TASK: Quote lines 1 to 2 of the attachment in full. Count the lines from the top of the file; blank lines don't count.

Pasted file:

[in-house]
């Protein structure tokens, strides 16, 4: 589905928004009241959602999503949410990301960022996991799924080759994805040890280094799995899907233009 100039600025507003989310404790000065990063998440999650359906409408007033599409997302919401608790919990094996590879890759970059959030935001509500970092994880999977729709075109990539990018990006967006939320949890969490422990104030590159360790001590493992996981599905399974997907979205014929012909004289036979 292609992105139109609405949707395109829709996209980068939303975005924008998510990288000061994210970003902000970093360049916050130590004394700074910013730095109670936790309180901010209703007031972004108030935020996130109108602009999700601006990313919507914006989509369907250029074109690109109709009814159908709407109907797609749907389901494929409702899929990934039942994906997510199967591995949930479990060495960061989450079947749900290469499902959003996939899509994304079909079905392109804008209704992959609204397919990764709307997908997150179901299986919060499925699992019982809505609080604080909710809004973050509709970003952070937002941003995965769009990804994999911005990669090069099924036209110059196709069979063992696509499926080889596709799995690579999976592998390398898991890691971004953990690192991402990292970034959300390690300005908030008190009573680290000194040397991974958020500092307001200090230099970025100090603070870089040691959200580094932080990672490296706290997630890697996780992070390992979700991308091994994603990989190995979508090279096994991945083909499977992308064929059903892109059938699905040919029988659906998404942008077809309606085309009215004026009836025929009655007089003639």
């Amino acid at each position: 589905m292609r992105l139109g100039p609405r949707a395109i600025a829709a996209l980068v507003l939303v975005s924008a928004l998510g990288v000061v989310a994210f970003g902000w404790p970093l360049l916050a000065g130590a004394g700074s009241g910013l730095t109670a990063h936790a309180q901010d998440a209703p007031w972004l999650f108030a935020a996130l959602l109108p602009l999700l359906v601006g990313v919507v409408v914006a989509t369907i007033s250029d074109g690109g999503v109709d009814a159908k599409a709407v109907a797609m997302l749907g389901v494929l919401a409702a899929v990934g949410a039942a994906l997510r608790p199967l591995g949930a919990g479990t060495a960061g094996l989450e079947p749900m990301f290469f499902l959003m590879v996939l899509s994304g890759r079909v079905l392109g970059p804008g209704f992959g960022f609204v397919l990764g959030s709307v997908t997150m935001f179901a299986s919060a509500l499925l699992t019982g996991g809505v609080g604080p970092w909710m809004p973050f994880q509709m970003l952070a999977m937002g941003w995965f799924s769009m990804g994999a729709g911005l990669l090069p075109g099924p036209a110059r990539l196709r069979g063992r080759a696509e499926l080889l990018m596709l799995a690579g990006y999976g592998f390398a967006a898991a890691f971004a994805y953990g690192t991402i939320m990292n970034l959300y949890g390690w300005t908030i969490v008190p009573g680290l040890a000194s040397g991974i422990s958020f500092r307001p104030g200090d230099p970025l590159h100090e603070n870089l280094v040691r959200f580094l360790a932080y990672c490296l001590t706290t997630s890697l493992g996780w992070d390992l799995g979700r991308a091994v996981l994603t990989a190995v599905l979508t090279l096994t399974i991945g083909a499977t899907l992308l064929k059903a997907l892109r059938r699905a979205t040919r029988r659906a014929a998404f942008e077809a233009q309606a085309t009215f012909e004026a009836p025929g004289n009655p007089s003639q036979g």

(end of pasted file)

[in-house]
């Protein structure tokens, strides 16, 4: 589905928004009241959602999503949410990301960022996991799924080759994805040890280094799995899907233009 100039600025507003989310404790000065990063998440999650359906409408007033599409997302919401608790919990094996590879890759970059959030935001509500970092994880999977729709075109990539990018990006967006939320949890969490422990104030590159360790001590493992996981599905399974997907979205014929012909004289036979 292609992105139109609405949707395109829709996209980068939303975005924008998510990288000061994210970003902000970093360049916050130590004394700074910013730095109670936790309180901010209703007031972004108030935020996130109108602009999700601006990313919507914006989509369907250029074109690109109709009814159908709407109907797609749907389901494929409702899929990934039942994906997510199967591995949930479990060495960061989450079947749900290469499902959003996939899509994304079909079905392109804008209704992959609204397919990764709307997908997150179901299986919060499925699992019982809505609080604080909710809004973050509709970003952070937002941003995965769009990804994999911005990669090069099924036209110059196709069979063992696509499926080889596709799995690579999976592998390398898991890691971004953990690192991402990292970034959300390690300005908030008190009573680290000194040397991974958020500092307001200090230099970025100090603070870089040691959200580094932080990672490296706290997630890697996780992070390992979700991308091994994603990989190995979508090279096994991945083909499977992308064929059903892109059938699905040919029988659906998404942008077809309606085309009215004026009836025929009655007089003639």